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Slavery and the course of civilization

April 8th, 2009 · No Comments

Freedom Evolves? The Discrete Freedom Sequence

One of the great mysteries of world history is the subtle pattern uncovered by the eonic model: the discrete freedom sequence.

Humanity flatters itself that it was able to freely construct the forms of civilization, and freedom. But the reality is more subtle, and a number of misconceptions abound.
We tend to think of slavery as some inchoate condition of civilization that only modern societies could truly abolish. That is true, as far as it goes. But a closer look shows that slavery is not an inevitable development or some inexorably fated first step toward something but a pathology of civilization that was not present at its beginning.
We confront the fact that civilization starts out one way and degenerates for several millennia. And that all the improvements are correlated with the eonic sequence!
The two level analysis of the eonic effect makes the point especially clear, for this kind of model allows us to see the way that a motion toward the ideal can coexist with the degeneration away from an ideal. There was never some teleological inevitability about slavery. Quite the contrary. The Egyptians, after all, outdid all later projects with the pyramids, using hired labor, and without iron tools, copper only to start.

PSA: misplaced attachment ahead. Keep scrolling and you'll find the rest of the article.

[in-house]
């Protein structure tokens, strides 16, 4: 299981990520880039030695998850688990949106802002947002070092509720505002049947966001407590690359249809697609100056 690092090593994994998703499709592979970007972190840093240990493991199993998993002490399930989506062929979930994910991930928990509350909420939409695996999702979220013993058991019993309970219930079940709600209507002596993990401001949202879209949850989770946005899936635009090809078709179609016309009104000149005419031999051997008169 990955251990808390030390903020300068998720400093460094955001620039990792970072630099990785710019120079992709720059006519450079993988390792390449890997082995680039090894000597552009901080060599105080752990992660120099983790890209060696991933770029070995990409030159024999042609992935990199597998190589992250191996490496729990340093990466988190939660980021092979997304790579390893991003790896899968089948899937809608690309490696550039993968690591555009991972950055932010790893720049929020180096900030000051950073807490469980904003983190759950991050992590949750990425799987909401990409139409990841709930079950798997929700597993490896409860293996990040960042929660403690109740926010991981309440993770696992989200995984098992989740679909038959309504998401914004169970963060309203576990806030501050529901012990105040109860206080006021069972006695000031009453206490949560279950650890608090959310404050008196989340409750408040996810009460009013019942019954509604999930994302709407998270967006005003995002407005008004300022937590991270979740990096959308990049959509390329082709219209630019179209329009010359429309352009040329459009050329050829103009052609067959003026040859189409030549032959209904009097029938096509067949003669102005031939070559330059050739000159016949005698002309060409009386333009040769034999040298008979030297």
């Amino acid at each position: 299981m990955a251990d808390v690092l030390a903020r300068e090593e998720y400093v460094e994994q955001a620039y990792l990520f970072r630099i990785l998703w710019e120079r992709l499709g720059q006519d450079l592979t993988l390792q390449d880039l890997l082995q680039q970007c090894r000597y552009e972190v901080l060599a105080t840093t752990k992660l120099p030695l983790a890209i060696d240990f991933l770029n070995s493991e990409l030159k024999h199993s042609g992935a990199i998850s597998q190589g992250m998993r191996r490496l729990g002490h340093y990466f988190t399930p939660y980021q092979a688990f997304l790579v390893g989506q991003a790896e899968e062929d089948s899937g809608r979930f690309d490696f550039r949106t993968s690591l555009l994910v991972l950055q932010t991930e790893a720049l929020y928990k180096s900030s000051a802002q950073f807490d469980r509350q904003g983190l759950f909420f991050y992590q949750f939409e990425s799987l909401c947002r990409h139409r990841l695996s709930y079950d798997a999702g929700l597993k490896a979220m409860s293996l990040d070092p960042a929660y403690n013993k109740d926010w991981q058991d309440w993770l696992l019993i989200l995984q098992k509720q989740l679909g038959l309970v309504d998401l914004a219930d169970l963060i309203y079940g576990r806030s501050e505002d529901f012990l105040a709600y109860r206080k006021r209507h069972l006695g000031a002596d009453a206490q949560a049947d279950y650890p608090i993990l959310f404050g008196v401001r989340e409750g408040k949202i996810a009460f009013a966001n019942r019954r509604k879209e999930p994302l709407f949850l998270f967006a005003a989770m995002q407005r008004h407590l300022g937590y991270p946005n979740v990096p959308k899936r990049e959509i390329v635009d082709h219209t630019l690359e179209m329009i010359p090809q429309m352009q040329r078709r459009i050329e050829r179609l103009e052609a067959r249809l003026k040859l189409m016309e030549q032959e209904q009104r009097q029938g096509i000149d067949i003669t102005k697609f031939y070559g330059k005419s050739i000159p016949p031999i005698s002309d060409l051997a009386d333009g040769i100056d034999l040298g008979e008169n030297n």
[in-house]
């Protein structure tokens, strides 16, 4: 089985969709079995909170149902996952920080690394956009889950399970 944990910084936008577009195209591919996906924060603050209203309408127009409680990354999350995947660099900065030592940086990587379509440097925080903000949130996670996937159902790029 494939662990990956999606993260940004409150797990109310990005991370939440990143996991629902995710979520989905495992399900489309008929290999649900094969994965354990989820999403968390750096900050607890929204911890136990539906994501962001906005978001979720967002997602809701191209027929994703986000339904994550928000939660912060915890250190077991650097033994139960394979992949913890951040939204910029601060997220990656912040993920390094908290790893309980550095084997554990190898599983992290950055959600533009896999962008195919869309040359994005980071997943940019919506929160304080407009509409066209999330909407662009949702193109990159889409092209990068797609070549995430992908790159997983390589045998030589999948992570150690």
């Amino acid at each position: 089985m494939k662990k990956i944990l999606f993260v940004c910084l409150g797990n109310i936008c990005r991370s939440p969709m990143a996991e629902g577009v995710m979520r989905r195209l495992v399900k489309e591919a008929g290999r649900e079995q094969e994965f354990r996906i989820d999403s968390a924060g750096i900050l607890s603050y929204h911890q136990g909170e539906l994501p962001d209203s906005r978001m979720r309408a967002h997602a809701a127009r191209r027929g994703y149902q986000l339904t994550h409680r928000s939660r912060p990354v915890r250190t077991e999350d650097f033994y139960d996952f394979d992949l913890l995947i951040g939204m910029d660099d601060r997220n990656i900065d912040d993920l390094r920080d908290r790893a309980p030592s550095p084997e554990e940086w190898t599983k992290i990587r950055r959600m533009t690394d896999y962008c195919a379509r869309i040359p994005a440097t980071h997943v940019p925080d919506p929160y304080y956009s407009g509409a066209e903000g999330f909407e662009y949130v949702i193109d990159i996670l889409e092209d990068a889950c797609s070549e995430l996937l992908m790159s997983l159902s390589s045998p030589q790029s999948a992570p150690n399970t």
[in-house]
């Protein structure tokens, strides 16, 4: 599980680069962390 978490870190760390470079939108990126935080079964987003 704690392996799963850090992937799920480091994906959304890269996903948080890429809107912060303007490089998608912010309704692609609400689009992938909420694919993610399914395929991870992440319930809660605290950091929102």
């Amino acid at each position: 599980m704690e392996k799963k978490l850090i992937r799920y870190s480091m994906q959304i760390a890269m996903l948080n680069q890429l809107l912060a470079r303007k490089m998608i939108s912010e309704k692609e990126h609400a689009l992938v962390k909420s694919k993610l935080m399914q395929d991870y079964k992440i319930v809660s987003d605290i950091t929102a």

We see by Roman times that the pathology has become terminal. Civilization can go no further until slavery is overcome, somehow.

Here is a footnote from the text of World History And The Eonic Effect citing a book on this subject:

Aldo Schiavone, in The End of the Past (Cambridge: Harvard University Press, 2000), notes the way the Roman system reaches its climax in the early empire, as seen in the famous oration of Aristides (second century A.D.), To Rome, celebrating the Roman achievement, even as a sense of its impasse emerges as the anxious dread before a terminal system.

Cynical elites, Darwinists/Social Darwinists, Machiavellian politicians, even some Marxist historical materialists, would see nothing but sentimental idealism in such a view. But a close look at the evidence shows how misleading the flatland view of history can be. Darwinism has been especially disastrous here, because it suggests that history could not proceed without any progression toward an ideal. But that view is false.
We must distinguish two levels, micro and macro to sort out the confusion, mostly in our own minds, so we can look at the evidence of history for what it is.
The eonic sequence suggests that about two centuries from the divide point and the end of the discrete freedom sequence, democratic assumptions may undergo chaotification.
That points to the year 2000 in the modern case.

Tags: selections · World History and The Eonic Effect

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